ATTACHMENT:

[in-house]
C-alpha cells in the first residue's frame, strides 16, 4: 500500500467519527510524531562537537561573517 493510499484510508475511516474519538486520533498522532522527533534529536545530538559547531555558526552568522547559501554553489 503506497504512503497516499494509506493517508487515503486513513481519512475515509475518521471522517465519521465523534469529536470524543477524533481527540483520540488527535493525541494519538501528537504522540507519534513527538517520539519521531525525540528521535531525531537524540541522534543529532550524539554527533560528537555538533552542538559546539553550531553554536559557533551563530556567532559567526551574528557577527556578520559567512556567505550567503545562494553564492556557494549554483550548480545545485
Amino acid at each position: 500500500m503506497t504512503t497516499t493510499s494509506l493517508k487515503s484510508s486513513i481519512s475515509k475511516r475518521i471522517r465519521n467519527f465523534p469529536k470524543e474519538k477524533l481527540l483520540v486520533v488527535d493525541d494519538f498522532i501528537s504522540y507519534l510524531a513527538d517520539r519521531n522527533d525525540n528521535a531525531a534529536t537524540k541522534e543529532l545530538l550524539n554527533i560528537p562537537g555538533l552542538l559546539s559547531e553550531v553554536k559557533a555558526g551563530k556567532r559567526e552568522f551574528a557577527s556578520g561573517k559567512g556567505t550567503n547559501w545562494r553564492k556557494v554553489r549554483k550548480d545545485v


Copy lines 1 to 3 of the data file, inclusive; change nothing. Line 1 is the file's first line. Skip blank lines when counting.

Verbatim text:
[in-house]
C-alpha cells in the first residue's frame, strides 16, 4: 500500500467519527510524531562537537561573517 493510499484510508475511516474519538486520533498522532522527533534529536545530538559547531555558526552568522547559501554553489 503506497504512503497516499494509506493517508487515503486513513481519512475515509475518521471522517465519521465523534469529536470524543477524533481527540483520540488527535493525541494519538501528537504522540507519534513527538517520539519521531525525540528521535531525531537524540541522534543529532550524539554527533560528537555538533552542538559546539553550531553554536559557533551563530556567532559567526551574528557577527556578520559567512556567505550567503545562494553564492556557494549554483550548480545545485
Amino acid at each position: 500500500m503506497t504512503t497516499t493510499s494509506l493517508k487515503s484510508s486513513i481519512s475515509k475511516r475518521i471522517r465519521n467519527f465523534p469529536k470524543e474519538k477524533l481527540l483520540v486520533v488527535d493525541d494519538f498522532i501528537s504522540y507519534l510524531a513527538d517520539r519521531n522527533d525525540n528521535a531525531a534529536t537524540k541522534e543529532l545530538l550524539n554527533i560528537p562537537g555538533l552542538l559546539s559547531e553550531v553554536k559557533a555558526g551563530k556567532r559567526e552568522f551574528a557577527s556578520g561573517k559567512g556567505t550567503n547559501w545562494r553564492k556557494v554553489r549554483k550548480d545545485v